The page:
In literal sense the word ‘breastfeeding’ means to feed the infant or the baby with the milk produced from the mother’s breast. Breastmilk is the best source of nutrition for an infant and it is infact the nature’s best baby food. According to World Health Organization breastfeeding is the normal way of providing young infants with nutrients they need for healthy growth and development.Exclusive breastfeeding is recommended upto 6 months of age with continued breastfeeding along with appropriate complementary foods upto 2 years of age and beyond.
Breastfeeding has well established benefits. According to the American Academy of Pediatrics (AAP), it is the preferred choice of feeding for all infants. Colostrum, the yellowish, sticky breastmilk produced at the end of the pregnancy is recommended by the WHO as the perfect food for the newborn and feeding should be initiated within the first hour after the birth.
How do breasts make milk?
Mammary glands in the breast produce breast milk. The regions in the gland where milk is produced is known as alveoli. These are small grape like sacs, surrounded by tiny muscles that squeeze them to push the milk produced into the ductules. Ductules are the small channels that carry the milk from alveoli to the main milk ducts.Milk ducts are the complex network of canals that carry the milk from alveoli and ductules straight to the young one. The size and number of milk ducts increase during pregnancy.
Fig: General view of breast anatomy
How does the process of breastmilk production take place?
The process of breastmilk production starts during pregnancy. When a woman conceives breasts undergo a number of transformation like for example they become tender, swollen, nipples and areolas get dark (the circle of skin surrounding the nipples).
Apart from the visible changes that take place as mentioned above, a number of changes also take place inside the breast. Lactogenesis, the process of milk secretion from the mammary glands, can be divided into three main phases:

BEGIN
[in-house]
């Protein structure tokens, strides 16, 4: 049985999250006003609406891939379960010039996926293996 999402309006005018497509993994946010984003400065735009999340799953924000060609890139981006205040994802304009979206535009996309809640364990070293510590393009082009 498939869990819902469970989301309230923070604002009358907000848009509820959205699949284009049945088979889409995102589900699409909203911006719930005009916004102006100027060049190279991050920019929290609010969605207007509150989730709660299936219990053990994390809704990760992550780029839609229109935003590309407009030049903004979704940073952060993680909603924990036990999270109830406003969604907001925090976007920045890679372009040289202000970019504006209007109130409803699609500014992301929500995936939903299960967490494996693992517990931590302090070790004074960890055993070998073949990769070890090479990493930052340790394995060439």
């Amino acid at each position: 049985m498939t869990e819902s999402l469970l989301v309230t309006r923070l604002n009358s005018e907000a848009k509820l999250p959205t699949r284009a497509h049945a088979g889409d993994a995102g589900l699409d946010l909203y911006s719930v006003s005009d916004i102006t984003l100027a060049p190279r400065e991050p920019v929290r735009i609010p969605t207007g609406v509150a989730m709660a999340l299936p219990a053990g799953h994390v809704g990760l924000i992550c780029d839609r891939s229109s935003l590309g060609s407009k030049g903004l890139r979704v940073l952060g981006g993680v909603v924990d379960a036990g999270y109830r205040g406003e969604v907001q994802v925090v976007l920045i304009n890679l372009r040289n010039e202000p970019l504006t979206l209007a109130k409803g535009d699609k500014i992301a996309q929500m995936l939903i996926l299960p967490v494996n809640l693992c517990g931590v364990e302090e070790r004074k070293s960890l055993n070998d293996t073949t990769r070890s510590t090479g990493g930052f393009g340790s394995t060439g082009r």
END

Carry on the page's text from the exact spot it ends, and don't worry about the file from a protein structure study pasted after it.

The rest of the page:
- Lactogenesis I
- Lactogenesis II
- Lactogenesis III
Lactogenesis I and II are hormonally driven. Phase I of lactogenesis starts halfway through the pregnancy and the production increases a manifold around 30-40 hours after the child birth, this embarks the second phase of Lactogenesis. During Lactogenesis I the developing placenta stimulates the release of hormones- progesterone and estrogen, which in turn stimulate the complex biological system for milk production. High levels of progesterone and estrogen during pregnancy inhibits the oozing out of the milk from ni[pples. At birth, the delivery of placenta results in sharp drop in progesterone levels and a simultaneous increase in prolactin hormone level that initiates the Lactogenesis II and oozing out of the milk.
After Lactogenesis II, the maintenance stage of the milk production commences which is marked as the Lactogenesis III. In this stage the milk synthesis is controlled at the breast and milk removal (emptying of the breasts) is the primary control mechanism for supply. Milk removal is driven by baby’s appetite and dependence on other sources of the food apart from mother’s milk.
Suckling of baby stimulates the brain to release more of prolactin hormone which is in turn stimulates the body to produce more milk. But gradually with time the prolactin response to the baby’s suckling reduces and this marks the return of menstural cycle of the mothers.